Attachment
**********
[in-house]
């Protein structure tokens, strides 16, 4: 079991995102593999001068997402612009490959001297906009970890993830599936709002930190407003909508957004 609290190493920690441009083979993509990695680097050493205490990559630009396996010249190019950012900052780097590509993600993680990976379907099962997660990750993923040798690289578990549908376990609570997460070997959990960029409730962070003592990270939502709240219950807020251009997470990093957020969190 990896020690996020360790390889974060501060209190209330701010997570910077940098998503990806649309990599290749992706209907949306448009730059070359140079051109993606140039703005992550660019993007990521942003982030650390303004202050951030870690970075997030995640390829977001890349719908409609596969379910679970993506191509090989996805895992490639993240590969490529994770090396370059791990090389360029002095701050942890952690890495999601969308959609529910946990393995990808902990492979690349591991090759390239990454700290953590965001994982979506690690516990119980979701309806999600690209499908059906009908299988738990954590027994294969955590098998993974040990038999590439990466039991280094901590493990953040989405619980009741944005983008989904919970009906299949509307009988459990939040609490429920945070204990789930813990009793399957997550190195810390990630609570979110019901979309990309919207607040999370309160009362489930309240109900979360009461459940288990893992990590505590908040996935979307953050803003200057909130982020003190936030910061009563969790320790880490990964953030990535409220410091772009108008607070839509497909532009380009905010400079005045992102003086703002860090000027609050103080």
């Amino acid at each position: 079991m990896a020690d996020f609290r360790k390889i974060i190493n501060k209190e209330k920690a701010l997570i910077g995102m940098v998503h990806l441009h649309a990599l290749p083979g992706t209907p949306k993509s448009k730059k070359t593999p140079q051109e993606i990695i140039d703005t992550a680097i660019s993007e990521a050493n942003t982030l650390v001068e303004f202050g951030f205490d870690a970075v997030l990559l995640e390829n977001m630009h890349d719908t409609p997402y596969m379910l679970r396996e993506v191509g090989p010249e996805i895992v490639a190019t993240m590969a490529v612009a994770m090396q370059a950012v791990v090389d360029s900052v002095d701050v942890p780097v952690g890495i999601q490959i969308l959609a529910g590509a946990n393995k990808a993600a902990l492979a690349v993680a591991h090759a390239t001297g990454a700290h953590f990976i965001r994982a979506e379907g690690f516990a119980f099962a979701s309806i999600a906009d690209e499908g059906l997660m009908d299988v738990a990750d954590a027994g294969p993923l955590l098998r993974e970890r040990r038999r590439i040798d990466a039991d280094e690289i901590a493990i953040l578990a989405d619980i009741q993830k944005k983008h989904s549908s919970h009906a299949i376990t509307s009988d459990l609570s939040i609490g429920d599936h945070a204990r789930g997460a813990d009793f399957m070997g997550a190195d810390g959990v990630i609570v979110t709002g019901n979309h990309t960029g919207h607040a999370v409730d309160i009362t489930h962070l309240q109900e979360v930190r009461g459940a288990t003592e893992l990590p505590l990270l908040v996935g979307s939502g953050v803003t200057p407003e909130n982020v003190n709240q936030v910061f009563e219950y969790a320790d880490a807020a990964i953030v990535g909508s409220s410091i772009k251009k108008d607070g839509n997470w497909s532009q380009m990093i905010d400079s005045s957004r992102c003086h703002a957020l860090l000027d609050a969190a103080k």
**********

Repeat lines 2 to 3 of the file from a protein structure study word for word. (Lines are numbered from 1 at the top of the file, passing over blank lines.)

């Protein structure tokens, strides 16, 4: 079991995102593999001068997402612009490959001297906009970890993830599936709002930190407003909508957004 609290190493920690441009083979993509990695680097050493205490990559630009396996010249190019950012900052780097590509993600993680990976379907099962997660990750993923040798690289578990549908376990609570997460070997959990960029409730962070003592990270939502709240219950807020251009997470990093957020969190 990896020690996020360790390889974060501060209190209330701010997570910077940098998503990806649309990599290749992706209907949306448009730059070359140079051109993606140039703005992550660019993007990521942003982030650390303004202050951030870690970075997030995640390829977001890349719908409609596969379910679970993506191509090989996805895992490639993240590969490529994770090396370059791990090389360029002095701050942890952690890495999601969308959609529910946990393995990808902990492979690349591991090759390239990454700290953590965001994982979506690690516990119980979701309806999600690209499908059906009908299988738990954590027994294969955590098998993974040990038999590439990466039991280094901590493990953040989405619980009741944005983008989904919970009906299949509307009988459990939040609490429920945070204990789930813990009793399957997550190195810390990630609570979110019901979309990309919207607040999370309160009362489930309240109900979360009461459940288990893992990590505590908040996935979307953050803003200057909130982020003190936030910061009563969790320790880490990964953030990535409220410091772009108008607070839509497909532009380009905010400079005045992102003086703002860090000027609050103080």
């Amino acid at each position: 079991m990896a020690d996020f609290r360790k390889i974060i190493n501060k209190e209330k920690a701010l997570i910077g995102m940098v998503h990806l441009h649309a990599l290749p083979g992706t209907p949306k993509s448009k730059k070359t593999p140079q051109e993606i990695i140039d703005t992550a680097i660019s993007e990521a050493n942003t982030l650390v001068e303004f202050g951030f205490d870690a970075v997030l990559l995640e390829n977001m630009h890349d719908t409609p997402y596969m379910l679970r396996e993506v191509g090989p010249e996805i895992v490639a190019t993240m590969a490529v612009a994770m090396q370059a950012v791990v090389d360029s900052v002095d701050v942890p780097v952690g890495i999601q490959i969308l959609a529910g590509a946990n393995k990808a993600a902990l492979a690349v993680a591991h090759a390239t001297g990454a700290h953590f990976i965001r994982a979506e379907g690690f516990a119980f099962a979701s309806i999600a906009d690209e499908g059906l997660m009908d299988v738990a990750d954590a027994g294969p993923l955590l098998r993974e970890r040990r038999r590439i040798d990466a039991d280094e690289i901590a493990i953040l578990a989405d619980i009741q993830k944005k983008h989904s549908s919970h009906a299949i376990t509307s009988d459990l609570s939040i609490g429920d599936h945070a204990r789930g997460a813990d009793f399957m070997g997550a190195d810390g959990v990630i609570v979110t709002g019901n979309h990309t960029g919207h607040a999370v409730d309160i009362t489930h962070l309240q109900e979360v930190r009461g459940a288990t003592e893992l990590p505590l990270l908040v996935g979307s939502g953050v803003t200057p407003e909130n982020v003190n709240q936030v910061f009563e219950y969790a320790d880490a807020a990964i953030v990535g909508s409220s410091i772009k251009k108008d607070g839509n997470w497909s532009q380009m990093i905010d400079s005045s957004r992102c003086h703002a957020l860090l000027d609050a969190a103080k």